The direct battle for votes might be taking place in the corridors of power but it’s also playing out on your social feeds. In the lead up to Tuesday’s Brexit vote, Facebook pages on both sides of the debate spent money on adverts hoping to influence your views on Brexit.
Britain’s Future, a lesser known British group campaigning for a hard Brexit, spent the most money on adverts last week, according to data from Facebook’s ad library report. The group spent nearly €35,000 and ran over 200 different adverts, most of which urged users to email a different local MP and encourage them to reject the Prime Minister Theresa May's Brexit deal.
Britain's Future said it is "dedicated to making a positive, optimistic case for Brexit." According to the campaign group's website, it is edited by Tim Dawson, a writer with bylines in publications like The Spectator, Spiked and The Telegraph.
And as soon as May’s deal was rejected in the House of Commons on Tuesday, Britain's Future pushed out another batch of ads encouraging people to sign a petition for a second referendum.
“Theresa May can’t ignore us now her Brexit plan has collapsed. Tell them that the #OnlyWayForward is a People’s Vote!” reads one of the ads currently running on Facebook.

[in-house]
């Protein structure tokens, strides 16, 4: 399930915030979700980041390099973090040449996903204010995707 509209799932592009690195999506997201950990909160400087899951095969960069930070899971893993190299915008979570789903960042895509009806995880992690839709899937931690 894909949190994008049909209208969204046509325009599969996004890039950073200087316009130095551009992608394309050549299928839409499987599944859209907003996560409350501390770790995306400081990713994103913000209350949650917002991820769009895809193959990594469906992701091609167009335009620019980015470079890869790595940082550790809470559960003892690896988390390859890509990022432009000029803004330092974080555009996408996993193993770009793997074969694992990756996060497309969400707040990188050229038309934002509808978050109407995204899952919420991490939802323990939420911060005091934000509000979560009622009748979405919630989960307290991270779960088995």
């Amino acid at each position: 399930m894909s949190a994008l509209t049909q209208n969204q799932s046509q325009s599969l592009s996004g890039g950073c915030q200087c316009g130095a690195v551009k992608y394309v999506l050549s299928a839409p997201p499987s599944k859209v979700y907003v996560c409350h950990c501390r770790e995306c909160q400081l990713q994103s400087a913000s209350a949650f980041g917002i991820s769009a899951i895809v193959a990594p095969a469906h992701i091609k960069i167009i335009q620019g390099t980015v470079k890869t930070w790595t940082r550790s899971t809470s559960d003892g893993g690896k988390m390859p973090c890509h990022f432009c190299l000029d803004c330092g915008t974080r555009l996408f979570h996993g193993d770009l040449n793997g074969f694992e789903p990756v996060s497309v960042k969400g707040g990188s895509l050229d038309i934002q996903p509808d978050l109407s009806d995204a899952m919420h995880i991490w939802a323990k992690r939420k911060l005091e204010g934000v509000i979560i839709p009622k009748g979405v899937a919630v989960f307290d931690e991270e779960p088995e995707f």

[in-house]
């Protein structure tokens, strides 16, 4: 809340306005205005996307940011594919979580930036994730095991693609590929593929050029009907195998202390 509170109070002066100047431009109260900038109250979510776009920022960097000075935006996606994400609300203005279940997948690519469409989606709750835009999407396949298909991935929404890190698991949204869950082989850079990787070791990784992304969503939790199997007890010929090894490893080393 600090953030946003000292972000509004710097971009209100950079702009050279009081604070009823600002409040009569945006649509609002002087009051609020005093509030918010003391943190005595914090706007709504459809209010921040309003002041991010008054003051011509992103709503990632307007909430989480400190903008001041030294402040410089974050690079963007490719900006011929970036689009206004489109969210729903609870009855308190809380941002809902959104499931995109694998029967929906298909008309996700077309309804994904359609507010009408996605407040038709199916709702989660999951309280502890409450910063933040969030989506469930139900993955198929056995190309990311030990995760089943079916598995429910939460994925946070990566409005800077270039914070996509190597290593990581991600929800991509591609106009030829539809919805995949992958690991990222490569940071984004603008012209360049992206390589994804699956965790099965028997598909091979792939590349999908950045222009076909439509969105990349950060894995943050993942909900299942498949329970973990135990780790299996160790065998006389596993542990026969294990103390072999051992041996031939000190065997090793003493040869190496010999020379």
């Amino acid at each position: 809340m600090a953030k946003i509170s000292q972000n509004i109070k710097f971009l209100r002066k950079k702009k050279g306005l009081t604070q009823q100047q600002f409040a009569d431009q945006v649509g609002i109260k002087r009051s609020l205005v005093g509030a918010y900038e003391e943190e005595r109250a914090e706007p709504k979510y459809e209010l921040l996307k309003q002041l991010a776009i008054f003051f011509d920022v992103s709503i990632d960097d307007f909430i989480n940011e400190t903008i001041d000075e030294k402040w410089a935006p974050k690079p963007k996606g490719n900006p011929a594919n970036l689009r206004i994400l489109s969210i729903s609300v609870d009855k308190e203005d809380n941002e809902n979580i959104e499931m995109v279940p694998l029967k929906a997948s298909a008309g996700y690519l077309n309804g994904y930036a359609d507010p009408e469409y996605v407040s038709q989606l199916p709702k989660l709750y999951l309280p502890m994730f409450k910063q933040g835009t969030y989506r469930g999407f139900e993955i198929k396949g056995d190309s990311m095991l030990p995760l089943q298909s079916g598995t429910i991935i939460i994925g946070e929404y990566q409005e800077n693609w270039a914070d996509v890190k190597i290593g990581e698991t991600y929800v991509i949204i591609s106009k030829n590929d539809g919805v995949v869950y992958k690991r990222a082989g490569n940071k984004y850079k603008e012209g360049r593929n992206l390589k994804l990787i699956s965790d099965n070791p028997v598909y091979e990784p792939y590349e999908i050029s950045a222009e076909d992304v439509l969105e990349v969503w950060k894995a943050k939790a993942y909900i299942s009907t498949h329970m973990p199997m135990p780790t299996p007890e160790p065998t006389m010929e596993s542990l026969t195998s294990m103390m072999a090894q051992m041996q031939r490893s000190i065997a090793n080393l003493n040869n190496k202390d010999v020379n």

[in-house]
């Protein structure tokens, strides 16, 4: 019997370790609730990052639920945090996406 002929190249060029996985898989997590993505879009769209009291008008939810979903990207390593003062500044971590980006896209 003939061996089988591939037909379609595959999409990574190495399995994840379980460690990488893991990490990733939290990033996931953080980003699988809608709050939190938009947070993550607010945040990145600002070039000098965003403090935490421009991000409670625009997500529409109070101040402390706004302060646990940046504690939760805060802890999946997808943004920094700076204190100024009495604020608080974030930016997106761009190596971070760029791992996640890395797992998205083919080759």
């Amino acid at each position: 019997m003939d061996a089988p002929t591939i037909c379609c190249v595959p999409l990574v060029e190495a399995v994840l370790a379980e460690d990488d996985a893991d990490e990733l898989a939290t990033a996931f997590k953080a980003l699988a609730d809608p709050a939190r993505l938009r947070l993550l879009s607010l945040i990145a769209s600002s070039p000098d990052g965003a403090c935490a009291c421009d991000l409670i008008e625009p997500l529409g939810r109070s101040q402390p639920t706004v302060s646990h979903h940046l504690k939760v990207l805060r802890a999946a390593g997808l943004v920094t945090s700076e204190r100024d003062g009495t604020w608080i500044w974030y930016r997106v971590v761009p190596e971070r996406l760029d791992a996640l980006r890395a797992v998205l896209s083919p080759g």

The Cube reached out to Britain’s Future and Tim Dawson to find out more about the group but had not received a reply at the time of writing.
People’s Vote UK, a British campaign group calling for a public vote on the final Brexit deal, spent over €11,000 on 278 different ads last week. Overall, this group has spent the most money on Facebook advertising, shelling out over €248,000 since October 2018, according to the publicly available data.
The UK government was criticised for spending over €118,00 on almost a dozen ads that ran on Facebook in December 2018. These 11 explainers sought to promote May's deal in the weeks running up to her decision to pull the Commons vote.
Facebook's new ad archive was created to give users more information about who is advertising on Facebook and who they are trying to target. The archive was first announced last year and is available publicly for political advertising in the US, UK and Brazil.